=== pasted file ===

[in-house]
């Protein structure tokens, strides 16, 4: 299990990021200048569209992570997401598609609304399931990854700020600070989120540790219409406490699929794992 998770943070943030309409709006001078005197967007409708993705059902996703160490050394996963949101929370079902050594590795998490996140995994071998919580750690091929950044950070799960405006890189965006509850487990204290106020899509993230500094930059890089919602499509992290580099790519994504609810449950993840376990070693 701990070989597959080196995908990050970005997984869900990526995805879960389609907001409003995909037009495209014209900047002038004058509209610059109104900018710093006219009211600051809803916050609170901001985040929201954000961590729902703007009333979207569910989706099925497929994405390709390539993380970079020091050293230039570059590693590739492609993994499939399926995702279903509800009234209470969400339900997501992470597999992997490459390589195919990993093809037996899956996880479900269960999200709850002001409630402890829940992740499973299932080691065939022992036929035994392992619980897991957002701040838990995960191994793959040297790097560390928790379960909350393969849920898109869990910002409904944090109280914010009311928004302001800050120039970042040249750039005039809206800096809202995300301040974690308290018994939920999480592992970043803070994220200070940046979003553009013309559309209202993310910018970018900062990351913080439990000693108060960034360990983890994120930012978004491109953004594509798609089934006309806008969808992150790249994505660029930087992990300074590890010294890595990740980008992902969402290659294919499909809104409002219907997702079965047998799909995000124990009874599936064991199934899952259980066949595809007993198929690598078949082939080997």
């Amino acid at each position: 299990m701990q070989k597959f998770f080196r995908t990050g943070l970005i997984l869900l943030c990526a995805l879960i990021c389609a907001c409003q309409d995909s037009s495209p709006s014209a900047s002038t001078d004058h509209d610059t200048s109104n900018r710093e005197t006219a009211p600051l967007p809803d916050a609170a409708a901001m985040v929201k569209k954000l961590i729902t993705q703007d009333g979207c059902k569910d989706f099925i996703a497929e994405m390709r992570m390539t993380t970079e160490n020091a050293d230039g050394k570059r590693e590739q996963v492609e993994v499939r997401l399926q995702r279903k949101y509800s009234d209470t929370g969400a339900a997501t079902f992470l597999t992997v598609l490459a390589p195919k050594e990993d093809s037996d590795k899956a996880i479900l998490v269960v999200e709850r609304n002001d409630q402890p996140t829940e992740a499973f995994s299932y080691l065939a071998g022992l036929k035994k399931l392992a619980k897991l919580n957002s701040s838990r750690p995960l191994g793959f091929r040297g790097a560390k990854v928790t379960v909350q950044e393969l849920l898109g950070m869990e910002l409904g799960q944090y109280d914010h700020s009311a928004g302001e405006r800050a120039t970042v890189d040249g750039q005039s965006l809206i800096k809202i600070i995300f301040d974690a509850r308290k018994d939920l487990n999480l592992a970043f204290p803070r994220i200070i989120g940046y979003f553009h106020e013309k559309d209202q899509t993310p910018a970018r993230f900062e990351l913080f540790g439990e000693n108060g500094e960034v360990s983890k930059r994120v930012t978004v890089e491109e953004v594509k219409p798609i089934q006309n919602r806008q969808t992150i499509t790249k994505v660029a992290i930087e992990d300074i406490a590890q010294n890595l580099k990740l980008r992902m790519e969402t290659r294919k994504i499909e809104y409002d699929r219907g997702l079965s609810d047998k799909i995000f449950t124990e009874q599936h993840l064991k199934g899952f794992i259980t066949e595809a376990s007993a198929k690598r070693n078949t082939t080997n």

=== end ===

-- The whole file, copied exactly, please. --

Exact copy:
[in-house]
């Protein structure tokens, strides 16, 4: 299990990021200048569209992570997401598609609304399931990854700020600070989120540790219409406490699929794992 998770943070943030309409709006001078005197967007409708993705059902996703160490050394996963949101929370079902050594590795998490996140995994071998919580750690091929950044950070799960405006890189965006509850487990204290106020899509993230500094930059890089919602499509992290580099790519994504609810449950993840376990070693 701990070989597959080196995908990050970005997984869900990526995805879960389609907001409003995909037009495209014209900047002038004058509209610059109104900018710093006219009211600051809803916050609170901001985040929201954000961590729902703007009333979207569910989706099925497929994405390709390539993380970079020091050293230039570059590693590739492609993994499939399926995702279903509800009234209470969400339900997501992470597999992997490459390589195919990993093809037996899956996880479900269960999200709850002001409630402890829940992740499973299932080691065939022992036929035994392992619980897991957002701040838990995960191994793959040297790097560390928790379960909350393969849920898109869990910002409904944090109280914010009311928004302001800050120039970042040249750039005039809206800096809202995300301040974690308290018994939920999480592992970043803070994220200070940046979003553009013309559309209202993310910018970018900062990351913080439990000693108060960034360990983890994120930012978004491109953004594509798609089934006309806008969808992150790249994505660029930087992990300074590890010294890595990740980008992902969402290659294919499909809104409002219907997702079965047998799909995000124990009874599936064991199934899952259980066949595809007993198929690598078949082939080997």
């Amino acid at each position: 299990m701990q070989k597959f998770f080196r995908t990050g943070l970005i997984l869900l943030c990526a995805l879960i990021c389609a907001c409003q309409d995909s037009s495209p709006s014209a900047s002038t001078d004058h509209d610059t200048s109104n900018r710093e005197t006219a009211p600051l967007p809803d916050a609170a409708a901001m985040v929201k569209k954000l961590i729902t993705q703007d009333g979207c059902k569910d989706f099925i996703a497929e994405m390709r992570m390539t993380t970079e160490n020091a050293d230039g050394k570059r590693e590739q996963v492609e993994v499939r997401l399926q995702r279903k949101y509800s009234d209470t929370g969400a339900a997501t079902f992470l597999t992997v598609l490459a390589p195919k050594e990993d093809s037996d590795k899956a996880i479900l998490v269960v999200e709850r609304n002001d409630q402890p996140t829940e992740a499973f995994s299932y080691l065939a071998g022992l036929k035994k399931l392992a619980k897991l919580n957002s701040s838990r750690p995960l191994g793959f091929r040297g790097a560390k990854v928790t379960v909350q950044e393969l849920l898109g950070m869990e910002l409904g799960q944090y109280d914010h700020s009311a928004g302001e405006r800050a120039t970042v890189d040249g750039q005039s965006l809206i800096k809202i600070i995300f301040d974690a509850r308290k018994d939920l487990n999480l592992a970043f204290p803070r994220i200070i989120g940046y979003f553009h106020e013309k559309d209202q899509t993310p910018a970018r993230f900062e990351l913080f540790g439990e000693n108060g500094e960034v360990s983890k930059r994120v930012t978004v890089e491109e953004v594509k219409p798609i089934q006309n919602r806008q969808t992150i499509t790249k994505v660029a992290i930087e992990d300074i406490a590890q010294n890595l580099k990740l980008r992902m790519e969402t290659r294919k994504i499909e809104y409002d699929r219907g997702l079965s609810d047998k799909i995000f449950t124990e009874q599936h993840l064991k199934g899952f794992i259980t066949e595809a376990s007993a198929k690598r070693n078949t082939t080997n």